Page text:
Training your mind
Training on cold, dark winter nights requires a lot of motivation and here are some key ways to boost your performance...
1. Do it for charity.
This gives you an added purpose and f you’ve got a purpose behind any goal, it tends to give you much better momentum. Choose your charity carefully and try and make it something you’re passionate about. That increases your motivation to put in the training - it’s something which is bigger than yourself and that really helps in terms of focus, drive and a feeling of well-being too. As an added boost, thinking about how much money you’ll potentially be raising is a real motivator to go out training.
2. Be realistic.
So you've signed up for an event and are planning your training but if you say ‘right I’m going to go running every day’ but you haven’t run for 10 years then that's not realistic. You may do it for the first week but what usually happens then is you start breaking that trend because things crop up - whether it's sorting out the kids or a heavy workload. And once you break the pattern it can all or nothing - and you start feeling bad about it. It’s really important to aim to do what you realistically can do. If it’s only twice a week then fine, but commit to doing it twice a week.
3. Get a training buddy or join a club.
What you ideally want is someone who’s a similar standard but don't despair if that's not possible, though you don't want a massive difference in ability as that can risk a loss of motivation on both sides. But you could just connect socially if that's the case and don't have to train together - have mini competitions like seeing who can knock the biggest percentage off their personal best. Joining a running club, cycling club or walking group is fantastic too. That way you also get the camaraderie and you're part of a community.
4. Break down your target.
If you are going to be running a marathon and you’ve hardly run before then you don’t want to have 26 and a bit miles in your mind in September. Work backwards and decide where you need to be in March, February, January and so on. Give yourself targets for each stage. So in the first month it might be completing a mile run without stopping. You are breaking it down into small pieces and achievable chunks. You work out the journey as a whole and then just concentrate on whatever the target is for that month. That’s your only focus at that moment in time.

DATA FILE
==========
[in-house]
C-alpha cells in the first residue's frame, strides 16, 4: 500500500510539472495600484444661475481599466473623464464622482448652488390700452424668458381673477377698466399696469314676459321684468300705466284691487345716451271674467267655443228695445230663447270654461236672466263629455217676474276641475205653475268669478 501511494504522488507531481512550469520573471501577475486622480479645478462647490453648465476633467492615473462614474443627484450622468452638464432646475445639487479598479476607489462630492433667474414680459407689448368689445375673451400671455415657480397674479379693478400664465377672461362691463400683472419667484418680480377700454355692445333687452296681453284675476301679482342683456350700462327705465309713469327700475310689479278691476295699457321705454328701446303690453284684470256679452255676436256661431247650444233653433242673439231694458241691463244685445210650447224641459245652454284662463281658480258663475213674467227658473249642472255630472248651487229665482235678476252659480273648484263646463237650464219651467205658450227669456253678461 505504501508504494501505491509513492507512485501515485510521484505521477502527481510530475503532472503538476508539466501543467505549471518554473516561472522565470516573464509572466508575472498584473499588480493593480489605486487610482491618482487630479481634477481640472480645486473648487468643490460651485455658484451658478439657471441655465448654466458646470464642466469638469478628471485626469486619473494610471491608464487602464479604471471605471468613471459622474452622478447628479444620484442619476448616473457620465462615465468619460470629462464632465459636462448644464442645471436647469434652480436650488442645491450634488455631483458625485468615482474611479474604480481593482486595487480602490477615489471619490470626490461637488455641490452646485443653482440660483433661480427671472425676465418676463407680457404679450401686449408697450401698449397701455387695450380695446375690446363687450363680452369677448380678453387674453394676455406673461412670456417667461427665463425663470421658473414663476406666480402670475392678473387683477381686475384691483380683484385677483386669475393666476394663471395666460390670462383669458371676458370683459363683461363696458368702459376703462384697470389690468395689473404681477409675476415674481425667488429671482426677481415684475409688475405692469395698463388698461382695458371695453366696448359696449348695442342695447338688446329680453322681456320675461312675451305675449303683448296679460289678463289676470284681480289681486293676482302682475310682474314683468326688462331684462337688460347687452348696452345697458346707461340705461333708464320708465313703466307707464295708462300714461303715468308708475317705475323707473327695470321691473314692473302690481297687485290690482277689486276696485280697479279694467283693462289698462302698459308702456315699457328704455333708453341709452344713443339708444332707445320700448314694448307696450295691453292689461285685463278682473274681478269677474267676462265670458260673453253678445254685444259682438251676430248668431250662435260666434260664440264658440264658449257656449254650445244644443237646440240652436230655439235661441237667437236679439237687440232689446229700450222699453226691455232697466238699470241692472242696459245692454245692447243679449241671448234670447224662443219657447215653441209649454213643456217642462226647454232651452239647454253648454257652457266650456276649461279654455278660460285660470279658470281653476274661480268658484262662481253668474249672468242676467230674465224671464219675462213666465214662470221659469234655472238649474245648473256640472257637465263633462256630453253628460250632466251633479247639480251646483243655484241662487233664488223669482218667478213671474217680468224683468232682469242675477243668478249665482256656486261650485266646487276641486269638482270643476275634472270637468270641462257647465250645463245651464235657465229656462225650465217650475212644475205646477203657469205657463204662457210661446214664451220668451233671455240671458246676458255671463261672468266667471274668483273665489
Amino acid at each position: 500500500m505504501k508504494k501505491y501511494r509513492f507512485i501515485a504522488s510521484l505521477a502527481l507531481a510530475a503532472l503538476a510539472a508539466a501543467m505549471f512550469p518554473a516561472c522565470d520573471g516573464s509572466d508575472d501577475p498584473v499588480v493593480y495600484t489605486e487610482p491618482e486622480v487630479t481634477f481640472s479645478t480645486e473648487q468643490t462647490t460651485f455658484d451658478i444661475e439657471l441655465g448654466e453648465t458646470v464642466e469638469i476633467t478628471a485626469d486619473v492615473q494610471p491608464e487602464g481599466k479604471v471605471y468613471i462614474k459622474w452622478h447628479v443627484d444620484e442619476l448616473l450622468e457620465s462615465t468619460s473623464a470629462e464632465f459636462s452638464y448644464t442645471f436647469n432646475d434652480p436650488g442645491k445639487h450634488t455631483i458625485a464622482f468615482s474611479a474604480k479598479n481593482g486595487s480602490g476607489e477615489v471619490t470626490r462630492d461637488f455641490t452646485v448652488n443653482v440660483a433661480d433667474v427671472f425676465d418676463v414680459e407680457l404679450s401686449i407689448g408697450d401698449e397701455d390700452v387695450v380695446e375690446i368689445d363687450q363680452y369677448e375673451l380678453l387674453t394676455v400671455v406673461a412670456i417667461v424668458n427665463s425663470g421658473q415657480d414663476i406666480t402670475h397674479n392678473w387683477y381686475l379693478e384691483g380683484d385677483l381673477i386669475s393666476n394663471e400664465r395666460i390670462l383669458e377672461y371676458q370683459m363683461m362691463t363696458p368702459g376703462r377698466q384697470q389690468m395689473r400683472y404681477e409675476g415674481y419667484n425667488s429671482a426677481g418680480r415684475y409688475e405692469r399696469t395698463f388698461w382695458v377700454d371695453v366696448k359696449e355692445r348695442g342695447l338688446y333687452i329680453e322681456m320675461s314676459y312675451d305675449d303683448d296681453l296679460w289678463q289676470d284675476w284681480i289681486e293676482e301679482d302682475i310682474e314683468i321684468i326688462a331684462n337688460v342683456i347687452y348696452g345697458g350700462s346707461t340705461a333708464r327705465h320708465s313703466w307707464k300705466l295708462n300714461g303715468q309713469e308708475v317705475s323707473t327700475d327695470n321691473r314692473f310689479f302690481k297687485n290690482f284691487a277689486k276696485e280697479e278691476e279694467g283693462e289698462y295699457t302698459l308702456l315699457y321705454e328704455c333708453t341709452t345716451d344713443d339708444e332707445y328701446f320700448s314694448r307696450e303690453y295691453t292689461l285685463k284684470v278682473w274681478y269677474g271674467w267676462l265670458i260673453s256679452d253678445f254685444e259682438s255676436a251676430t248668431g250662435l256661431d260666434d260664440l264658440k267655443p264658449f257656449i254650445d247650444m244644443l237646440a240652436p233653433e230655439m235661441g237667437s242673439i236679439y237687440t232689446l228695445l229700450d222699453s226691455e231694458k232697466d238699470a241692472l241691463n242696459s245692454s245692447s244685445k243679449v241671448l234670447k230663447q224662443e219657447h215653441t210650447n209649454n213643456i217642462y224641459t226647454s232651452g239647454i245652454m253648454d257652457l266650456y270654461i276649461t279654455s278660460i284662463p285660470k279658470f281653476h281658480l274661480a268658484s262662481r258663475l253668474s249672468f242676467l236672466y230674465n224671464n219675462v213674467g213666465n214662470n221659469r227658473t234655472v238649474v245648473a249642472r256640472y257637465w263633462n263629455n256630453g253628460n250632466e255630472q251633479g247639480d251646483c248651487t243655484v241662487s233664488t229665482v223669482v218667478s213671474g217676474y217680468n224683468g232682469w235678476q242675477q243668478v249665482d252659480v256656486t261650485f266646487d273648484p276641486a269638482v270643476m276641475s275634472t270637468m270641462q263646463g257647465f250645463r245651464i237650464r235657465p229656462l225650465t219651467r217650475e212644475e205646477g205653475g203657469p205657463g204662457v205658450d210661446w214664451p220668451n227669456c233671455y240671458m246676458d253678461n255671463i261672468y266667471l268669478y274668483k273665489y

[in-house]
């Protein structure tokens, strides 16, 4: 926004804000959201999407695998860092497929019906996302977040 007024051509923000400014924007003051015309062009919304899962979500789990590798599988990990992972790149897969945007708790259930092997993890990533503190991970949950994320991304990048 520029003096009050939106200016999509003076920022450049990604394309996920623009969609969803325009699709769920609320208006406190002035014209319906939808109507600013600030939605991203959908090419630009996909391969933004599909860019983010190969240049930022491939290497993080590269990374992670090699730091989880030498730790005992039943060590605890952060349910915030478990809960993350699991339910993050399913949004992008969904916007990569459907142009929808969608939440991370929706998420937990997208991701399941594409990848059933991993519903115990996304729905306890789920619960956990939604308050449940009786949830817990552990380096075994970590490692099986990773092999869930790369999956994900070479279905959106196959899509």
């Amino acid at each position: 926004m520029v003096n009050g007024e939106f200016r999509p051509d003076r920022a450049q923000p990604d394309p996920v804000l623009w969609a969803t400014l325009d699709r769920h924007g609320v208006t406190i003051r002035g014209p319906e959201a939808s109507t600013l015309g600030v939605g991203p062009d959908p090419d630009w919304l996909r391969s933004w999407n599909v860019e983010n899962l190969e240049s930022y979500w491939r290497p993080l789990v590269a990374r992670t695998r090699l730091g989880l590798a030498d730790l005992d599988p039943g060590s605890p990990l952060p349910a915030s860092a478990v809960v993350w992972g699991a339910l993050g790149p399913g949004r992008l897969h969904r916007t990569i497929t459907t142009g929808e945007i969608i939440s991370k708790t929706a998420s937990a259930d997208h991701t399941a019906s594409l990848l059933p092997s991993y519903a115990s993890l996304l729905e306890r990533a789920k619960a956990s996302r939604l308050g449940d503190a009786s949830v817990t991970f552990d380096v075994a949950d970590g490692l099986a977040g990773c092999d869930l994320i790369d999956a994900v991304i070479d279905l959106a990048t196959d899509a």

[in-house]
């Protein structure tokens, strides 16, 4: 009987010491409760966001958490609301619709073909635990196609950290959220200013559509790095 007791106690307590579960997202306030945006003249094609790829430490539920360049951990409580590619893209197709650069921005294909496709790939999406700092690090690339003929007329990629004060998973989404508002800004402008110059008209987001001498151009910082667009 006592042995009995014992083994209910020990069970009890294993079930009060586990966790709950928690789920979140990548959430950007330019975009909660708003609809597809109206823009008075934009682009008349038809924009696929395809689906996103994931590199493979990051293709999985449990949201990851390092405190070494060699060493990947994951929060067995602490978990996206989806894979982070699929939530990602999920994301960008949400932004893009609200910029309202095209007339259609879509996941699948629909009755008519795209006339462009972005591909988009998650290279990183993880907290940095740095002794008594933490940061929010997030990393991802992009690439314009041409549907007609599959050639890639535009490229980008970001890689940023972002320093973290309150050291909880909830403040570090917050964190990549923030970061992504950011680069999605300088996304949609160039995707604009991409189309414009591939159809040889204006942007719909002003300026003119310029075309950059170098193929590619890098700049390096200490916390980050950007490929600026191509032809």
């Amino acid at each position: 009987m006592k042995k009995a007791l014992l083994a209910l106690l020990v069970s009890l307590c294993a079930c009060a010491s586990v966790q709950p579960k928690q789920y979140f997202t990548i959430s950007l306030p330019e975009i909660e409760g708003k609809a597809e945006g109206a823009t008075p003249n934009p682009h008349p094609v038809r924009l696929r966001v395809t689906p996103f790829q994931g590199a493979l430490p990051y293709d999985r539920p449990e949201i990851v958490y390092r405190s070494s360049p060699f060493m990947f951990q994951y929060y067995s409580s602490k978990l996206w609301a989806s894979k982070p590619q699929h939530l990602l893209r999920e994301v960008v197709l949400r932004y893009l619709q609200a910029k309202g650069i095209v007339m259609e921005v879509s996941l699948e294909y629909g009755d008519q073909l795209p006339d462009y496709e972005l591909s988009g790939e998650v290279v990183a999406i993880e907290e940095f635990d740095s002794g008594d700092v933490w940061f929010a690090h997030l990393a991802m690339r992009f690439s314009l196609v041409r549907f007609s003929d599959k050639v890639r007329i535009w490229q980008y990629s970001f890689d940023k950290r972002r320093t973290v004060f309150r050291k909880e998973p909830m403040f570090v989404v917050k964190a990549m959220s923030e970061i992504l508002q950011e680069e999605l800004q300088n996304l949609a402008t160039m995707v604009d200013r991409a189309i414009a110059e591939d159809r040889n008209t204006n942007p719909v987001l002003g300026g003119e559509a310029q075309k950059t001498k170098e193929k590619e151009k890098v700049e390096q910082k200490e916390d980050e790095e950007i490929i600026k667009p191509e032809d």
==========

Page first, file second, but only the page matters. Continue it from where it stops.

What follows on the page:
5. Reward yourself.
And when you achieve that mini goal each month, you can give yourself a big pat on the back or reward yourself in some way before you focus on the next section. I worked with an amateur golfer recently who couldn't envisage how he'd get his handicap down from six to zero. But once we started to plan the time required getting it from six to five, and then five to four and so on it suddenly became achievable. It's the same with running. It’s always about the stepping stones in the middle, they are the most important bits if you are going to achieve your goal. That way you feel you’re getting somewhere. And when you do that, you feel good about it.
Fine-tuning your mental approach is just as crucial on the big day itself - click here to read Andy Barton's top tips for your race-day mindset.
Click here to sign up for one of our charity runs.
Andy Barton is one of the UK's leading mental performance coaches working with sports performers at all levels. His clients include, among others, Premier League and international footballers and rugby players, European Tour golfers, world level equestrians, Olympic athletes and world medallists. He also enjoys working with keen amateurs and is one of the mind and body experts for Holiday Inn® Hotels and Resorts, the official hotel partner of the 2016 Virgin Money London Marathon.
Andy provides one on one consultations
at his practices in Central London and Stamford, Lincolnshire.
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